U.S. stocks aren’t the only investments running with the bulls these days.

Hedge fund database eVestment reports that hedge fund assets topped $3 trillion in May, passing the previous peak reached in 2008. Institutions are driving this surge, holding 65% of hedge fund assets, but many individuals will want to get into these alternative investments.

Hedge funds are not for everyone, though, so how can financial planners work with clients who aren’t suitable? “For clients with smaller dollars, you can consider the new mutual funds that are hedge funds of funds,” says Jeff Fishman, founder and managing member of JSF Financial, a wealth management firm in Los Angeles.


Classic hedge funds typically are private partnerships with limited transparency and liquidity as well as steep minimum investments. As a result, such hedge funds aren’t available to all clients. As online hedge fund database HedgeCo.Net explains, “100 accredited investors or an unlimited number of qualified purchasers may invest in a single hedge fund.”

Among individual investors, accredited investors have over $1 million in net worth or steady annual income over $200,000 a year; the definition extends to married couples with joint income over $300,000. Qualified purchasers have over $5 million in investments, individually or as a couple. Hedge funds for qualified purchasers may have higher minimum investments than those for accredited investors.

Those ground rules provide an initial talking point with clients. “You start with the appropriate standard as the first threshold,” says Fishman, who is also a founding partner in ALJ Capital, a distressed-debt/event-driven hedge fund that was launched in 2003. “Any hedge fund investor must be qualified or accredited for us to recommend such an allocation – there are no exceptions.”


If a client is financially suitable, the next step is to go to his or her overall allocation and determine whether a hedge fund is appropriate, according to Fishman. “We approach a hedge fund decision like any other business investment,” he says. “It doesn’t have anything to do with ego or emotion. The key is whether the potential reward is worth the risk.” Besides illiquidity, hedge funds often have substantial risks because of aggressive tactics such as using leverage.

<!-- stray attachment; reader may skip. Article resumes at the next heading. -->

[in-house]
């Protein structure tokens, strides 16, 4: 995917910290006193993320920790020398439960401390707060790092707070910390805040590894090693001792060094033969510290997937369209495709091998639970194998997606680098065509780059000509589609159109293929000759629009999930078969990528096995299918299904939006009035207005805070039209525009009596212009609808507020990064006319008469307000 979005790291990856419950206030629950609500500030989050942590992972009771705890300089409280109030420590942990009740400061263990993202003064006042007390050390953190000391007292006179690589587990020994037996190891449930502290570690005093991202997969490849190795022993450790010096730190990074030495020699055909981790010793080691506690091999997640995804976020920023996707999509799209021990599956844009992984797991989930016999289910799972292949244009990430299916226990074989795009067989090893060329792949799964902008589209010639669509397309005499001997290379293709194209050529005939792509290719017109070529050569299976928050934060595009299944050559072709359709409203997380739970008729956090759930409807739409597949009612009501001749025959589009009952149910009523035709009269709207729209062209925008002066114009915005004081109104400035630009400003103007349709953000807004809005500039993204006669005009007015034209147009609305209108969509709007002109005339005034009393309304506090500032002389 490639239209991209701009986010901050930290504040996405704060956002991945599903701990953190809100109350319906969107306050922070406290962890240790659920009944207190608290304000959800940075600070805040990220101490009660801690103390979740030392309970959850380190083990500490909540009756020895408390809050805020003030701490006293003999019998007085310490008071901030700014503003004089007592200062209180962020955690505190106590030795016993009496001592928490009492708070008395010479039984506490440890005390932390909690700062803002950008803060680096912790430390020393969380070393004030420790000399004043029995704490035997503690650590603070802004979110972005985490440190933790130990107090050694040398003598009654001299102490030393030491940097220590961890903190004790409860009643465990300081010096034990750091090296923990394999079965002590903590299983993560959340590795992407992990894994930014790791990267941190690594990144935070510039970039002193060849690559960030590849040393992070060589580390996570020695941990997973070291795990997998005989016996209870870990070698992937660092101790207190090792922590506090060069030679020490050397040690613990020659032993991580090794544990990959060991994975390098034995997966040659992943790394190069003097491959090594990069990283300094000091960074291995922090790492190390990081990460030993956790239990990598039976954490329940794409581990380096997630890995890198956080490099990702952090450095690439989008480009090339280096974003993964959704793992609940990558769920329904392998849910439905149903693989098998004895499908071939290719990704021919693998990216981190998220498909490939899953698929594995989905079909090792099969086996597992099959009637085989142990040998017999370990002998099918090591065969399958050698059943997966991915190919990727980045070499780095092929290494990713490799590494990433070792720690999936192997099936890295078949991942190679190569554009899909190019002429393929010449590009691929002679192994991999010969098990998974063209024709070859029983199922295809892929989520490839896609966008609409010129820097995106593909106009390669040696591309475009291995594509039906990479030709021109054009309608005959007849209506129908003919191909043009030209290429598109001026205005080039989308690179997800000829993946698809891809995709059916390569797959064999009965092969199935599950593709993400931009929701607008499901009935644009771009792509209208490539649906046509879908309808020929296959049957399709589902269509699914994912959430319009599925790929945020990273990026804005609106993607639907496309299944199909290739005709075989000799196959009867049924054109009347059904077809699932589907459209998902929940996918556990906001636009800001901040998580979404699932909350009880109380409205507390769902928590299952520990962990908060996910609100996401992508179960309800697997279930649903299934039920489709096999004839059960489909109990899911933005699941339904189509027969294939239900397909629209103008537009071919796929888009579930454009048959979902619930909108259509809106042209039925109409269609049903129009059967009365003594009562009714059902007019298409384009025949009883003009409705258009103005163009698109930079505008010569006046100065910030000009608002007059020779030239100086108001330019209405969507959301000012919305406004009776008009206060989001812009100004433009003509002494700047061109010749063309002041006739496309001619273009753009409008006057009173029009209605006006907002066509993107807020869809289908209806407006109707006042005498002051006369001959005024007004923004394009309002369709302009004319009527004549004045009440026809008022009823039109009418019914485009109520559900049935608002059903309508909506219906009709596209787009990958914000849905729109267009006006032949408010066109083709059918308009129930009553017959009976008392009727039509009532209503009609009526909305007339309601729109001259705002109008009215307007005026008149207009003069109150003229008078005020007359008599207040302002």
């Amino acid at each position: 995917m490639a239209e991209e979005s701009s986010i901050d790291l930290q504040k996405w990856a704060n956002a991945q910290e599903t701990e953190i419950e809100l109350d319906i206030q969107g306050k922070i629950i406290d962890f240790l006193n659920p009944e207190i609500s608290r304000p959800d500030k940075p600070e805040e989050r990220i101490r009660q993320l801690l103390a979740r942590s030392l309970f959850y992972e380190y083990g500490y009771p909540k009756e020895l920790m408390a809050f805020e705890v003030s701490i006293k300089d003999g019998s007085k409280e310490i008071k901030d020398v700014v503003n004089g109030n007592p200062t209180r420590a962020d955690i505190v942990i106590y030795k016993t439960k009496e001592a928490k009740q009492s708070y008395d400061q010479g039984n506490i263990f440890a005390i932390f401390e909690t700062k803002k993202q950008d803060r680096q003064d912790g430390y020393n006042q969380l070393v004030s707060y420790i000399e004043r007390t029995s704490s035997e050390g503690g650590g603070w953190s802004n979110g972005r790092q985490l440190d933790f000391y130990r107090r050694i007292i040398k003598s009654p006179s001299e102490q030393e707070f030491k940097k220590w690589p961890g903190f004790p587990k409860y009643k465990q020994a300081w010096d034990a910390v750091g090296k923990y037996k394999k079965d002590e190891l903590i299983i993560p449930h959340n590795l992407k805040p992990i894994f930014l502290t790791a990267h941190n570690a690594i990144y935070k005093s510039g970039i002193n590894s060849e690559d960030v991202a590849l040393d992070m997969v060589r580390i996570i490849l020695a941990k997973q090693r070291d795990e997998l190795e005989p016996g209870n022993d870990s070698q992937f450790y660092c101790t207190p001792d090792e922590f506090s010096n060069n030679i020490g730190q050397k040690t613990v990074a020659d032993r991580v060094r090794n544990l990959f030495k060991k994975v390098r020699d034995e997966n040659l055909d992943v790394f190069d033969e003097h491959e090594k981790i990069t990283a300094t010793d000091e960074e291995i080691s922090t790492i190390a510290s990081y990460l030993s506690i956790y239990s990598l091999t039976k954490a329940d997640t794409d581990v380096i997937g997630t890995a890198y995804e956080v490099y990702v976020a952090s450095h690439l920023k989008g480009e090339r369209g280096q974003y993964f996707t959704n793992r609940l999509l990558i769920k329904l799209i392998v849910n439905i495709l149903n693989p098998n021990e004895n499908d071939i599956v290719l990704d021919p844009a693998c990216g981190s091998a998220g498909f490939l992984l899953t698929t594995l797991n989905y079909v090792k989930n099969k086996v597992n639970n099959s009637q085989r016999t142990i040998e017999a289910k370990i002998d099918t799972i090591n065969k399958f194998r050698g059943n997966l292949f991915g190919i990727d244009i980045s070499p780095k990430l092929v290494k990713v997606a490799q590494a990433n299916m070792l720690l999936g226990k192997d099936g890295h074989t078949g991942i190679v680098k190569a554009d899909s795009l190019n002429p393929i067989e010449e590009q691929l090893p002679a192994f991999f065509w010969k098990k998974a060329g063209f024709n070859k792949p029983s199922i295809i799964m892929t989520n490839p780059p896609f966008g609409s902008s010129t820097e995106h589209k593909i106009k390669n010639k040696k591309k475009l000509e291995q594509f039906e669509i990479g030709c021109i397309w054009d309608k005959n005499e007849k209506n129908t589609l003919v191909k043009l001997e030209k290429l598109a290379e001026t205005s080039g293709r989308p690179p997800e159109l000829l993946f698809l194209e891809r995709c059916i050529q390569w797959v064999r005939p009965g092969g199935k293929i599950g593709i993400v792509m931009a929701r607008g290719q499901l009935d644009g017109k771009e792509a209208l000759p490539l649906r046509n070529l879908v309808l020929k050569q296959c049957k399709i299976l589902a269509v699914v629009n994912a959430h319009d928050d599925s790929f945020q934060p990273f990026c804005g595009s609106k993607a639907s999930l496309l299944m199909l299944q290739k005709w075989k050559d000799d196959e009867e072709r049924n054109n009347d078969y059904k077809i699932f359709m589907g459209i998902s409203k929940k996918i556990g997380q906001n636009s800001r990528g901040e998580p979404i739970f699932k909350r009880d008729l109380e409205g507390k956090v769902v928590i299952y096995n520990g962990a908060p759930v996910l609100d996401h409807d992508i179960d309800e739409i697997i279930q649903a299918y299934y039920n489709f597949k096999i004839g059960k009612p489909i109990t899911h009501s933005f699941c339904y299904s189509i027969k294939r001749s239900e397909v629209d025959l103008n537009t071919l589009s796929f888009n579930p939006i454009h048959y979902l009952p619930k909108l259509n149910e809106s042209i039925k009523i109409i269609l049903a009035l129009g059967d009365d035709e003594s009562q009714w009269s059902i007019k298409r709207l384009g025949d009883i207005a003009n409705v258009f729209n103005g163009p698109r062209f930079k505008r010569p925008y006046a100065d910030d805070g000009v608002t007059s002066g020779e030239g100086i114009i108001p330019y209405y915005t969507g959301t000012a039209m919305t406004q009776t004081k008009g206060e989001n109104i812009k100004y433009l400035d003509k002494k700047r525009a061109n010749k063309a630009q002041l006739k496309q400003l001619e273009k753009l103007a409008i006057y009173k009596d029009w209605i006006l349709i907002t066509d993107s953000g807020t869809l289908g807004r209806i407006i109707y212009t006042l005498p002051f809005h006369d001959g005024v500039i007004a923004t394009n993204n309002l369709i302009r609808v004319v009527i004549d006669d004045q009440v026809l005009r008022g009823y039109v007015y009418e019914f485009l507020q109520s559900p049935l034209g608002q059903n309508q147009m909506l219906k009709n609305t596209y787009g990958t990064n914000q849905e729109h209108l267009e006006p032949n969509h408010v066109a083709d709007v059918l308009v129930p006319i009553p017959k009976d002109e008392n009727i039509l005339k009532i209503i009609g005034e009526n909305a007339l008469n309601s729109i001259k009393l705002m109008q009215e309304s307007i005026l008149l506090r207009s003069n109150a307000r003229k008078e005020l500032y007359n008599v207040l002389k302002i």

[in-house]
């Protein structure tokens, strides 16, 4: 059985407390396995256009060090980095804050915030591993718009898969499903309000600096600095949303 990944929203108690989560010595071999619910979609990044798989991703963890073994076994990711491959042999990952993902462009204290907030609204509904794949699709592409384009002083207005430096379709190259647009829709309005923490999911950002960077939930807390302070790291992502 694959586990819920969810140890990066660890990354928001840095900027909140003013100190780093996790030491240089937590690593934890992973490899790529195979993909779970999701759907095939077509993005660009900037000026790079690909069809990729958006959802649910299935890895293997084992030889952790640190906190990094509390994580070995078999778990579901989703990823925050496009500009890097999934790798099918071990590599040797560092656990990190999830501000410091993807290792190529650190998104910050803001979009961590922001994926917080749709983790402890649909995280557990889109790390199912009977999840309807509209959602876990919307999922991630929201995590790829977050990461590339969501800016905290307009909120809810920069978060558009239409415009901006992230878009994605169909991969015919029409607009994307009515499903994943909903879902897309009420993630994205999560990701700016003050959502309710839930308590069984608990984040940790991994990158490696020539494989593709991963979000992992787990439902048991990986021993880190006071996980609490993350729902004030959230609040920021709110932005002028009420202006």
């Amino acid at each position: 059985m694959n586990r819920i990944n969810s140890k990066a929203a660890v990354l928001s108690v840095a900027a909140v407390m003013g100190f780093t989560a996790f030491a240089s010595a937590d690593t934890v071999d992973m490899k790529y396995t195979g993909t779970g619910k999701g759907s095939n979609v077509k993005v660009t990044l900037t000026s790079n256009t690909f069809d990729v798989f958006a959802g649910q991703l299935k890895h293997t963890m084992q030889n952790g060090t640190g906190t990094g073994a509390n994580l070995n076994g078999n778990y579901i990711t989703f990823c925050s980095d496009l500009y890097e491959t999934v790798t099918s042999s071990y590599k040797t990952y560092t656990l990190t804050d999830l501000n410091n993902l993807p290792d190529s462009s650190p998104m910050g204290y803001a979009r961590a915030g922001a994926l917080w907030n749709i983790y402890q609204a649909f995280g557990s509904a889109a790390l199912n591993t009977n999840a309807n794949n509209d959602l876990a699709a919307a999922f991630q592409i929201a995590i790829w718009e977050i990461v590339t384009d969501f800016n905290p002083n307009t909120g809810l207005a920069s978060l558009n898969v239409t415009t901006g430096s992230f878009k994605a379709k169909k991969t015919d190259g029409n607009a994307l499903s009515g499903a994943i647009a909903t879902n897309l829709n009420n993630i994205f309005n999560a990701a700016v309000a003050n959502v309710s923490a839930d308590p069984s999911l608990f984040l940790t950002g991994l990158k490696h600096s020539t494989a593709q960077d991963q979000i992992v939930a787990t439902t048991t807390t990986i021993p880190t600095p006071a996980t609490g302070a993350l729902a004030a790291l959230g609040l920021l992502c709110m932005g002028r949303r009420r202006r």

Of course, clients who aren’t financially or temperamentally suited for hedge funds shouldn’t be told they’re not wealthy enough or liquid enough or too nervous or just not hedge fund material. Today, as Fishman points out, there are many hedge-type investments in familiar fund structures that can serve the purpose of traditional hedge funds. Advisors might stress the fact that these liquid, transparent, low-minimum funds may be managed by industry veterans who have been successful in private hedge funds.

“We’re using absolute return strategy funds in several of our model portfolios as we seek broad diversification through many asset classes,” says Fishman. For clients who are suitable for liquid alts rather than for traditional hedge funds, there can be plenty of positives to accentuate.

Donald Jay Korn is a Financial Planning contributing writer in New York. He also writes regularly for On Wall Street.

Donald Jay Korn

Donald Jay Korn is a New York-based financial writer who contributes to Financial Planning and On Wall Street.